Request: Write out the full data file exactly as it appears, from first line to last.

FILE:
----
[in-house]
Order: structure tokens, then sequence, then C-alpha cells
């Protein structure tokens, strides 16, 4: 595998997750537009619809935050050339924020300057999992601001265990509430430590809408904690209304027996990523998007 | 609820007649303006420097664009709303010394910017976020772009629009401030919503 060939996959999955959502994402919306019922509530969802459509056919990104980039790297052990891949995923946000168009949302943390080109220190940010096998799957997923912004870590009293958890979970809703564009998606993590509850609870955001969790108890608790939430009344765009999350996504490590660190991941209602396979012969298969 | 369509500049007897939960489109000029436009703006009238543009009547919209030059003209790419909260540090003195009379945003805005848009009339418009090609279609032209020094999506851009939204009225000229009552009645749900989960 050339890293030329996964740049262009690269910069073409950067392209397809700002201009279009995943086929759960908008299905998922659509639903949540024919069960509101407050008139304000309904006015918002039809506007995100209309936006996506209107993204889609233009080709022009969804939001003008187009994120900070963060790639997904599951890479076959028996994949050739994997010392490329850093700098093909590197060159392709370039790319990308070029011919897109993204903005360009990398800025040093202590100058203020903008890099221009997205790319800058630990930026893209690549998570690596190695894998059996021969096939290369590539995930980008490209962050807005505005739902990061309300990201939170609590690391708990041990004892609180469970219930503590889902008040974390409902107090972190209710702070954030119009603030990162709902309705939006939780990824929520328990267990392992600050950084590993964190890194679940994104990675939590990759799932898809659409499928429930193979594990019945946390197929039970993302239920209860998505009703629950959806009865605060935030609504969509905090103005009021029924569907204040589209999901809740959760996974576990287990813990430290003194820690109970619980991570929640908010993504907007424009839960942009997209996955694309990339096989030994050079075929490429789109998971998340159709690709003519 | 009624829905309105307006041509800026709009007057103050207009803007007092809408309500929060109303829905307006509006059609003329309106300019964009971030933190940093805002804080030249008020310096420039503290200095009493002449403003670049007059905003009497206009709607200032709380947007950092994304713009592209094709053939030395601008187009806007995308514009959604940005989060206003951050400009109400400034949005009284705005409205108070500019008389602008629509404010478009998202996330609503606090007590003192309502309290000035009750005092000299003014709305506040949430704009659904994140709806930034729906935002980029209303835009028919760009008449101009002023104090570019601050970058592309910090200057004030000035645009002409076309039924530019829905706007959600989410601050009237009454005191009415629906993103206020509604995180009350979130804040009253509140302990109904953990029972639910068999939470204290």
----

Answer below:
[in-house]
Order: structure tokens, then sequence, then C-alpha cells
């Protein structure tokens, strides 16, 4: 595998997750537009619809935050050339924020300057999992601001265990509430430590809408904690209304027996990523998007 | 609820007649303006420097664009709303010394910017976020772009629009401030919503 060939996959999955959502994402919306019922509530969802459509056919990104980039790297052990891949995923946000168009949302943390080109220190940010096998799957997923912004870590009293958890979970809703564009998606993590509850609870955001969790108890608790939430009344765009999350996504490590660190991941209602396979012969298969 | 369509500049007897939960489109000029436009703006009238543009009547919209030059003209790419909260540090003195009379945003805005848009009339418009090609279609032209020094999506851009939204009225000229009552009645749900989960 050339890293030329996964740049262009690269910069073409950067392209397809700002201009279009995943086929759960908008299905998922659509639903949540024919069960509101407050008139304000309904006015918002039809506007995100209309936006996506209107993204889609233009080709022009969804939001003008187009994120900070963060790639997904599951890479076959028996994949050739994997010392490329850093700098093909590197060159392709370039790319990308070029011919897109993204903005360009990398800025040093202590100058203020903008890099221009997205790319800058630990930026893209690549998570690596190695894998059996021969096939290369590539995930980008490209962050807005505005739902990061309300990201939170609590690391708990041990004892609180469970219930503590889902008040974390409902107090972190209710702070954030119009603030990162709902309705939006939780990824929520328990267990392992600050950084590993964190890194679940994104990675939590990759799932898809659409499928429930193979594990019945946390197929039970993302239920209860998505009703629950959806009865605060935030609504969509905090103005009021029924569907204040589209999901809740959760996974576990287990813990430290003194820690109970619980991570929640908010993504907007424009839960942009997209996955694309990339096989030994050079075929490429789109998971998340159709690709003519 | 009624829905309105307006041509800026709009007057103050207009803007007092809408309500929060109303829905307006509006059609003329309106300019964009971030933190940093805002804080030249008020310096420039503290200095009493002449403003670049007059905003009497206009709607200032709380947007950092994304713009592209094709053939030395601008187009806007995308514009959604940005989060206003951050400009109400400034949005009284705005409205108070500019008389602008629509404010478009998202996330609503606090007590003192309502309290000035009750005092000299003014709305506040949430704009659904994140709806930034729906935002980029209303835009028919760009008449101009002023104090570019601050970058592309910090200057004030000035645009002409076309039924530019829905706007959600989410601050009237009454005191009415629906993103206020509604995180009350979130804040009253509140302990109904953990029972639910068999939470204290």